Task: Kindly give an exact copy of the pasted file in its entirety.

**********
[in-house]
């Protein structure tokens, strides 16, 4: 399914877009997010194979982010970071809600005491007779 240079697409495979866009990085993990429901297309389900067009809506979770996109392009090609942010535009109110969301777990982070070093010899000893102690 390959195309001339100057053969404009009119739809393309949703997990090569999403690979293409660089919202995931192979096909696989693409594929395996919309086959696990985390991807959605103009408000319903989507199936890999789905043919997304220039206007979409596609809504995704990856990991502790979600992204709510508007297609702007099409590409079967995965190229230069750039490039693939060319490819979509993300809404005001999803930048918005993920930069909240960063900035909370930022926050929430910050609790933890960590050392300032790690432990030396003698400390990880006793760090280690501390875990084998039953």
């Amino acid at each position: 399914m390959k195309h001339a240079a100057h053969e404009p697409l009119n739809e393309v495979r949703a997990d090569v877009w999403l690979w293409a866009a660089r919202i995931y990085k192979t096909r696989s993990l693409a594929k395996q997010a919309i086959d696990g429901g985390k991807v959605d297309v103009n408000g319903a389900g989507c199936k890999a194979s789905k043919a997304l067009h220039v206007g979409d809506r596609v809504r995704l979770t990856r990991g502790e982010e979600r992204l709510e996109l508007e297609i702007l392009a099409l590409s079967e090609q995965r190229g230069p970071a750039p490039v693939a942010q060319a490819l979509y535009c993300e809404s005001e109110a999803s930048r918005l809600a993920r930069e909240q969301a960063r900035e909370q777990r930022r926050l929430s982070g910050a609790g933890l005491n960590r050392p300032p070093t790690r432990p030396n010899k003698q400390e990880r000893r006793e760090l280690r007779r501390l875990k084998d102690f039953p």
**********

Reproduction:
[in-house]
């Protein structure tokens, strides 16, 4: 399914877009997010194979982010970071809600005491007779 240079697409495979866009990085993990429901297309389900067009809506979770996109392009090609942010535009109110969301777990982070070093010899000893102690 390959195309001339100057053969404009009119739809393309949703997990090569999403690979293409660089919202995931192979096909696989693409594929395996919309086959696990985390991807959605103009408000319903989507199936890999789905043919997304220039206007979409596609809504995704990856990991502790979600992204709510508007297609702007099409590409079967995965190229230069750039490039693939060319490819979509993300809404005001999803930048918005993920930069909240960063900035909370930022926050929430910050609790933890960590050392300032790690432990030396003698400390990880006793760090280690501390875990084998039953």
């Amino acid at each position: 399914m390959k195309h001339a240079a100057h053969e404009p697409l009119n739809e393309v495979r949703a997990d090569v877009w999403l690979w293409a866009a660089r919202i995931y990085k192979t096909r696989s993990l693409a594929k395996q997010a919309i086959d696990g429901g985390k991807v959605d297309v103009n408000g319903a389900g989507c199936k890999a194979s789905k043919a997304l067009h220039v206007g979409d809506r596609v809504r995704l979770t990856r990991g502790e982010e979600r992204l709510e996109l508007e297609i702007l392009a099409l590409s079967e090609q995965r190229g230069p970071a750039p490039v693939a942010q060319a490819l979509y535009c993300e809404s005001e109110a999803s930048r918005l809600a993920r930069e909240q969301a960063r900035e909370q777990r930022r926050l929430s982070g910050a609790g933890l005491n960590r050392p300032p070093t790690r432990p030396n010899k003698q400390e990880r000893r006793e760090l280690r007779r501390l875990k084998d102690f039953p």